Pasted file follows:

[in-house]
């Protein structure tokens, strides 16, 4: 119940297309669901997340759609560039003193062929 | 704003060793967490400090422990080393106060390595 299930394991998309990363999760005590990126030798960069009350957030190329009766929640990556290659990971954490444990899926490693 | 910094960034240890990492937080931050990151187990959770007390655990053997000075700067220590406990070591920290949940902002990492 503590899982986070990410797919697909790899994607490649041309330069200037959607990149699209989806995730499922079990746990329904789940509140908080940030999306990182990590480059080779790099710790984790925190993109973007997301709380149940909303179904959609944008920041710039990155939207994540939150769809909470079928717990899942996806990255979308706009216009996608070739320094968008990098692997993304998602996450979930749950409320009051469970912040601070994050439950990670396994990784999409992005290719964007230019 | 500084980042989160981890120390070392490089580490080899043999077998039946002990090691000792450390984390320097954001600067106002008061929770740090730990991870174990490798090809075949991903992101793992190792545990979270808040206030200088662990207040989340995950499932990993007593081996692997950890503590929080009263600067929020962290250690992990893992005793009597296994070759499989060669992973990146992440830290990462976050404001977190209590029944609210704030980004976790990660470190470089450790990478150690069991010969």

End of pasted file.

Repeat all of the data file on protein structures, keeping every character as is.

[in-house]
């Protein structure tokens, strides 16, 4: 119940297309669901997340759609560039003193062929 | 704003060793967490400090422990080393106060390595 299930394991998309990363999760005590990126030798960069009350957030190329009766929640990556290659990971954490444990899926490693 | 910094960034240890990492937080931050990151187990959770007390655990053997000075700067220590406990070591920290949940902002990492 503590899982986070990410797919697909790899994607490649041309330069200037959607990149699209989806995730499922079990746990329904789940509140908080940030999306990182990590480059080779790099710790984790925190993109973007997301709380149940909303179904959609944008920041710039990155939207994540939150769809909470079928717990899942996806990255979308706009216009996608070739320094968008990098692997993304998602996450979930749950409320009051469970912040601070994050439950990670396994990784999409992005290719964007230019 | 500084980042989160981890120390070392490089580490080899043999077998039946002990090691000792450390984390320097954001600067106002008061929770740090730990991870174990490798090809075949991903992101793992190792545990979270808040206030200088662990207040989340995950499932990993007593081996692997950890503590929080009263600067929020962290250690992990893992005793009597296994070759499989060669992973990146992440830290990462976050404001977190209590029944609210704030980004976790990660470190470089450790990478150690069991010969």